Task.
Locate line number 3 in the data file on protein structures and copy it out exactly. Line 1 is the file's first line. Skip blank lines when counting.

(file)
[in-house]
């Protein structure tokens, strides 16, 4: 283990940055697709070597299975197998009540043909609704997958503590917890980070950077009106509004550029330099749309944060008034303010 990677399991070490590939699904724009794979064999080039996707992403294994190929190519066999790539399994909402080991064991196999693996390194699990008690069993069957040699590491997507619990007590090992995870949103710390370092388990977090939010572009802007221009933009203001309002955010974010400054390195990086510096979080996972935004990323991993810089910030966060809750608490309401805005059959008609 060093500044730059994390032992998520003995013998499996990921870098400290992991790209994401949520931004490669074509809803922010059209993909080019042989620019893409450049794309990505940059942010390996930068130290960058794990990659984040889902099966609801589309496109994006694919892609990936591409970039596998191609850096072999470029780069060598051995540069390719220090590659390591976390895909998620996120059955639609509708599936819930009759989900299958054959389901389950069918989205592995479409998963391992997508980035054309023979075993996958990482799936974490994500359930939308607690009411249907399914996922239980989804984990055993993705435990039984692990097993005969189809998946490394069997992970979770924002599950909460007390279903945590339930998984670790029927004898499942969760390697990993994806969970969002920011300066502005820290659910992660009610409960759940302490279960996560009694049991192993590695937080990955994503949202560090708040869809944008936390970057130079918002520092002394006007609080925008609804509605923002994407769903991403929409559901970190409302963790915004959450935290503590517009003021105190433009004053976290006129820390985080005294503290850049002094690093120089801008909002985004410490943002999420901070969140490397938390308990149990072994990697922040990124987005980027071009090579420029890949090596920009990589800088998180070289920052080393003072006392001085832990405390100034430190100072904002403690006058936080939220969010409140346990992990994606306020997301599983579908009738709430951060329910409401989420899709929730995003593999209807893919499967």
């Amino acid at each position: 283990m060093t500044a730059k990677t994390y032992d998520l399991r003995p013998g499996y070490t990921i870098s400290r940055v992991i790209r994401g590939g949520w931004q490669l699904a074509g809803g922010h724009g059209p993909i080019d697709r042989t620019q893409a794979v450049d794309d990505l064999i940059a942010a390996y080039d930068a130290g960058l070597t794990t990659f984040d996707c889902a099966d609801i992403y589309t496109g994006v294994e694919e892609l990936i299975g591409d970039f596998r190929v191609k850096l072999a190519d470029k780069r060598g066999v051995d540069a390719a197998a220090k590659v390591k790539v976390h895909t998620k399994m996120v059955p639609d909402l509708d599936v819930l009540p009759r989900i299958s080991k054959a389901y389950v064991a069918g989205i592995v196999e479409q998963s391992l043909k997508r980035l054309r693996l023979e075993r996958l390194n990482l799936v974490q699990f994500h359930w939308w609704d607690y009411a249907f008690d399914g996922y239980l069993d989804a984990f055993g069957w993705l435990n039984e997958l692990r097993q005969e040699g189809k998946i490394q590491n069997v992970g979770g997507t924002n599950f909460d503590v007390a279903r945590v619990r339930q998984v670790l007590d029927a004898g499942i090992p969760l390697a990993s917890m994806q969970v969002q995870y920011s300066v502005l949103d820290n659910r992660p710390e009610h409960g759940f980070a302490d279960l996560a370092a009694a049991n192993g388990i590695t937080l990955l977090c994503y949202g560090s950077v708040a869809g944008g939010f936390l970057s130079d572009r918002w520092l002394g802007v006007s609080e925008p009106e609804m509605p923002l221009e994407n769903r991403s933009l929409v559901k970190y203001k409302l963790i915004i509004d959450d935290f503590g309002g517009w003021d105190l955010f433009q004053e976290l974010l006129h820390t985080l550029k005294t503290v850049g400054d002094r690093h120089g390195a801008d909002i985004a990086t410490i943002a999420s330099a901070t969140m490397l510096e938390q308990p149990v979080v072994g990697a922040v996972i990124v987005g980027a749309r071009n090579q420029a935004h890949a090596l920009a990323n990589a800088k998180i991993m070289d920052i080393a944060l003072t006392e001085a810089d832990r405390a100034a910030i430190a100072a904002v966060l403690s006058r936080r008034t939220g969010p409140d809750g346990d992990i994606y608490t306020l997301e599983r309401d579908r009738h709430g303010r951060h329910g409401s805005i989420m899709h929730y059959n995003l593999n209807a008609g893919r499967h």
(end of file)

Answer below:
């Amino acid at each position: 283990m060093t500044a730059k990677t994390y032992d998520l399991r003995p013998g499996y070490t990921i870098s400290r940055v992991i790209r994401g590939g949520w931004q490669l699904a074509g809803g922010h724009g059209p993909i080019d697709r042989t620019q893409a794979v450049d794309d990505l064999i940059a942010a390996y080039d930068a130290g960058l070597t794990t990659f984040d996707c889902a099966d609801i992403y589309t496109g994006v294994e694919e892609l990936i299975g591409d970039f596998r190929v191609k850096l072999a190519d470029k780069r060598g066999v051995d540069a390719a197998a220090k590659v390591k790539v976390h895909t998620k399994m996120v059955p639609d909402l509708d599936v819930l009540p009759r989900i299958s080991k054959a389901y389950v064991a069918g989205i592995v196999e479409q998963s391992l043909k997508r980035l054309r693996l023979e075993r996958l390194n990482l799936v974490q699990f994500h359930w939308w609704d607690y009411a249907f008690d399914g996922y239980l069993d989804a984990f055993g069957w993705l435990n039984e997958l692990r097993q005969e040699g189809k998946i490394q590491n069997v992970g979770g997507t924002n599950f909460d503590v007390a279903r945590v619990r339930q998984v670790l007590d029927a004898g499942i090992p969760l390697a990993s917890m994806q969970v969002q995870y920011s300066v502005l949103d820290n659910r992660p710390e009610h409960g759940f980070a302490d279960l996560a370092a009694a049991n192993g388990i590695t937080l990955l977090c994503y949202g560090s950077v708040a869809g944008g939010f936390l970057s130079d572009r918002w520092l002394g802007v006007s609080e925008p009106e609804m509605p923002l221009e994407n769903r991403s933009l929409v559901k970190y203001k409302l963790i915004i509004d959450d935290f503590g309002g517009w003021d105190l955010f433009q004053e976290l974010l006129h820390t985080l550029k005294t503290v850049g400054d002094r690093h120089g390195a801008d909002i985004a990086t410490i943002a999420s330099a901070t969140m490397l510096e938390q308990p149990v979080v072994g990697a922040v996972i990124v987005g980027a749309r071009n090579q420029a935004h890949a090596l920009a990323n990589a800088k998180i991993m070289d920052i080393a944060l003072t006392e001085a810089d832990r405390a100034a910030i430190a100072a904002v966060l403690s006058r936080r008034t939220g969010p409140d809750g346990d992990i994606y608490t306020l997301e599983r309401d579908r009738h709430g303010r951060h329910g409401s805005i989420m899709h929730y059959n995003l593999n209807a008609g893919r499967h």